Not Everyone Is a Good Fit for College
In today’s society, the notion that a college bachelor’s degree is the new high school certificate is widely held. Students are taught from an early age that they must receive a college diploma to achieve any form of a meaningful career. Although 88 percent of 20-24 years old working individuals believe this, it does not indicate that education is necessary or beneficial for everyone. Let’s have a look at some facts:
In 2015, 5.9% of regular college students did not complete their degrees. Tuition costs and the challenges of going to school while working are two of the most common reasons why students drop out of school. If students are having financial difficulties, it may be advisable to postpone starting a formal education until they are confident of their ability to pay for it.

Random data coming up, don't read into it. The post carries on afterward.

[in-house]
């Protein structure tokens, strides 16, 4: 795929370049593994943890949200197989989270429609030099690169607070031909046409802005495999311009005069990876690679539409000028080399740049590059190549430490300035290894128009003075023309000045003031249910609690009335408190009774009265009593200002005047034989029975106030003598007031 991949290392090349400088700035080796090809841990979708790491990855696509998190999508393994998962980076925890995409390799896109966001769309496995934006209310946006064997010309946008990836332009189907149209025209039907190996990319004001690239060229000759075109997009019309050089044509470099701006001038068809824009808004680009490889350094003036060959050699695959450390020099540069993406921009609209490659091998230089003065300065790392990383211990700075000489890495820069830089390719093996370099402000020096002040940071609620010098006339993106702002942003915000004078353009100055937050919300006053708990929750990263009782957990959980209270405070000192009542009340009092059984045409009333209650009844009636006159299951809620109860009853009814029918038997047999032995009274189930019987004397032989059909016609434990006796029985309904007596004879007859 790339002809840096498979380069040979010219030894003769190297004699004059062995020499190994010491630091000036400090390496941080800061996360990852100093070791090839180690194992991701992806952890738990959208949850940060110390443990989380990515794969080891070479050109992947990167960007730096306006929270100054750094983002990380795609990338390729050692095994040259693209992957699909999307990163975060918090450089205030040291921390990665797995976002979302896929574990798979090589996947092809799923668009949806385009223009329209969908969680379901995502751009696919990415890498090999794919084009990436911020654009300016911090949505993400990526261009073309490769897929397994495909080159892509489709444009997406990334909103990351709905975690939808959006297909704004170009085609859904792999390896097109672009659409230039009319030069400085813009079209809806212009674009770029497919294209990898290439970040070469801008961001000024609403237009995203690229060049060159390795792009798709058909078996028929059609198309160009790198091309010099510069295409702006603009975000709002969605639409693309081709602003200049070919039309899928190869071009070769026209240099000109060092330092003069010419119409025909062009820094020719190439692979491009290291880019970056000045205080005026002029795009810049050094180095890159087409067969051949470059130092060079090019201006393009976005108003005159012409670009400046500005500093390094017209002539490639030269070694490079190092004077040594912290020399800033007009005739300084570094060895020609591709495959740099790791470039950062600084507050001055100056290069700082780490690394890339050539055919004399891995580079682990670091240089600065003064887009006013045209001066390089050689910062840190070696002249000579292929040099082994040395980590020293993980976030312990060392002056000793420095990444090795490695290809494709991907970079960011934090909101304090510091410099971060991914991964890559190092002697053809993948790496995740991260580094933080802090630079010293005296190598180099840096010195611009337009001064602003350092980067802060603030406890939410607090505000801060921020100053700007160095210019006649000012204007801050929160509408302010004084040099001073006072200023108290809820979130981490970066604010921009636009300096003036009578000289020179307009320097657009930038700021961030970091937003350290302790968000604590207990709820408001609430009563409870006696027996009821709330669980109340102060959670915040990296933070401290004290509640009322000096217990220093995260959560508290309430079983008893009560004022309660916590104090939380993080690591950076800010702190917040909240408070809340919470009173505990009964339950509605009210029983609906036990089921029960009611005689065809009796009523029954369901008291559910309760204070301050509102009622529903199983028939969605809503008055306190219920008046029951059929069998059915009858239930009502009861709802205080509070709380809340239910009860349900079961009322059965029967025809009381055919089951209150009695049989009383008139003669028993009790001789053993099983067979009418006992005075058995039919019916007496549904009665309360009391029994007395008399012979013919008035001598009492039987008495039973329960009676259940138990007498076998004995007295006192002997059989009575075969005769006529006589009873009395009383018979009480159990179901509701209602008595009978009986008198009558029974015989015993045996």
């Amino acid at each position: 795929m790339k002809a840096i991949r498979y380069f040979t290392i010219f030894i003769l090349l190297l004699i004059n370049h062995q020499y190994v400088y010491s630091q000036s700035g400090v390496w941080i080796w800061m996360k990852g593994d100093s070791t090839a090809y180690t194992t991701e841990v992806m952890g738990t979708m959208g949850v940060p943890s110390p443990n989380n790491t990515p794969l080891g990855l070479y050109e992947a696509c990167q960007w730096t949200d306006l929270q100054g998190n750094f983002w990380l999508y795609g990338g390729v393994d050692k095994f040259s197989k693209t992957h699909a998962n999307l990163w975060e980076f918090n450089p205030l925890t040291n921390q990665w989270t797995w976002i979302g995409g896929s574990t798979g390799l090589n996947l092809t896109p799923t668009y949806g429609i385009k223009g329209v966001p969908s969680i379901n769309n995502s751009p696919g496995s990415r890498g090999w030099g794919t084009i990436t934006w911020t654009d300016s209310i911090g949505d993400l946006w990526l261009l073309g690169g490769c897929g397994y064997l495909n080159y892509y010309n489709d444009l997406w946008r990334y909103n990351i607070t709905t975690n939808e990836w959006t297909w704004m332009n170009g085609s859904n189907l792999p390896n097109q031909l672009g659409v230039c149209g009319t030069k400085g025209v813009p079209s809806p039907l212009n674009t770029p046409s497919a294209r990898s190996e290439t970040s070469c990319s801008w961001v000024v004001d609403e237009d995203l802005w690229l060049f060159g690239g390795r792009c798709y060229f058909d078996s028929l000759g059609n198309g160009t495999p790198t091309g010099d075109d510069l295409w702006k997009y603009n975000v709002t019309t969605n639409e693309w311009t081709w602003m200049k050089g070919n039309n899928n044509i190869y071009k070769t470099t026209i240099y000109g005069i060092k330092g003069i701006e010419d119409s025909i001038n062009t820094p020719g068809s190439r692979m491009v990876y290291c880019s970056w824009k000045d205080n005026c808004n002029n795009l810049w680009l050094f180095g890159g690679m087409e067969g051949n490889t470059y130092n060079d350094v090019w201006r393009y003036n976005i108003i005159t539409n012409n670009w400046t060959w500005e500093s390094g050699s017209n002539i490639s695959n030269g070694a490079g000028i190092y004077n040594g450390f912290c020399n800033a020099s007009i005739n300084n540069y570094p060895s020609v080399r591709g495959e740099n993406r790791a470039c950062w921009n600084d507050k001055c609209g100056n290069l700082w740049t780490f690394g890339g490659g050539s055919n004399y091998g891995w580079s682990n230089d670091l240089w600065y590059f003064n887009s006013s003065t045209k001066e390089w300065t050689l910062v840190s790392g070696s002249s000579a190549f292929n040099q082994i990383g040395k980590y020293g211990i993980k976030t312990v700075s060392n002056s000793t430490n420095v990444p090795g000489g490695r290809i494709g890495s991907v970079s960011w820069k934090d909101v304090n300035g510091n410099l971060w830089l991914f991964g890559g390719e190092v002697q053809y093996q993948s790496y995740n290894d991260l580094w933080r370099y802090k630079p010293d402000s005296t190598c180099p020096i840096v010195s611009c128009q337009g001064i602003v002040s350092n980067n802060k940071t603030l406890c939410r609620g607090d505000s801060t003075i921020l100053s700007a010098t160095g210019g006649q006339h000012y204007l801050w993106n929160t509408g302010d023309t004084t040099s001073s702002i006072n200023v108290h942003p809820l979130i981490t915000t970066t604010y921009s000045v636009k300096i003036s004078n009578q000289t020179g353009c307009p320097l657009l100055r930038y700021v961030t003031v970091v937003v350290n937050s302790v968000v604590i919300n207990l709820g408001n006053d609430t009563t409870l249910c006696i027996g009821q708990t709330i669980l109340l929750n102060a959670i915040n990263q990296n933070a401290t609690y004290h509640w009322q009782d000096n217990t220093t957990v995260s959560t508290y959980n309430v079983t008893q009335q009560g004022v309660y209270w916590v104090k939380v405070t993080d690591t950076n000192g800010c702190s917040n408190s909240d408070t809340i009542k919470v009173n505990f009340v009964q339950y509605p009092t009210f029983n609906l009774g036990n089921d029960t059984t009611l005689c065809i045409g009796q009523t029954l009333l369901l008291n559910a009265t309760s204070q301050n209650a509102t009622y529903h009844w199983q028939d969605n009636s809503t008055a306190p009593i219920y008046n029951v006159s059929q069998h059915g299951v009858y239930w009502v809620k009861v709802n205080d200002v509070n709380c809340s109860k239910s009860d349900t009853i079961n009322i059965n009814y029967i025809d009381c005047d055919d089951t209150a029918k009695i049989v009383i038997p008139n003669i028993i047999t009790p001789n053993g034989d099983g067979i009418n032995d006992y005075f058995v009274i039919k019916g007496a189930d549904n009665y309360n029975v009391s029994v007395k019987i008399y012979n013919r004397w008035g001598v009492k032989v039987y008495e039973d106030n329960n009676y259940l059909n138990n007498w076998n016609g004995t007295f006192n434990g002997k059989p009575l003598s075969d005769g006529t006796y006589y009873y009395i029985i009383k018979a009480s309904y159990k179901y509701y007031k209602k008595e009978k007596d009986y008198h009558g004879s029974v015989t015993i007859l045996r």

Similarly, college loan default rates are decreasing (10.7 percent in the Fiscal Year 2017), but this is not comforting to individuals who have been unable to pay their liabilities. As a result of defaulting on college loan repayments, students will have a bad credit score. This poor credit score may limit their ability to obtain loans in the future, limiting their ability to be self-sufficient.
Not all students are suited to the learning in college classrooms. Rather than enrolling in a technical education program, as has been the case in the past, these students seek and frequently fail to enrol in regular four-year degree programs. Fewer people are enrolling in vocational training programs due to their stigma. Instead, they enrol in four-year college programs and fail to complete them. After only earning a few college credits, they are disqualified for the more lucrative employment that a vocational education program would have prepared them for.
Given these statistics, it may be time to promote professional opportunities that are not limited to university campuses. It would appear to make more sense to destigmatize the manufacturing sector when a student can obtain more and serve more substantially to a vocational role. Instead of focusing on degrees and certificates that cost $100,000, let’s see all sorts of degrees and certifications as possessing the capability for development and success.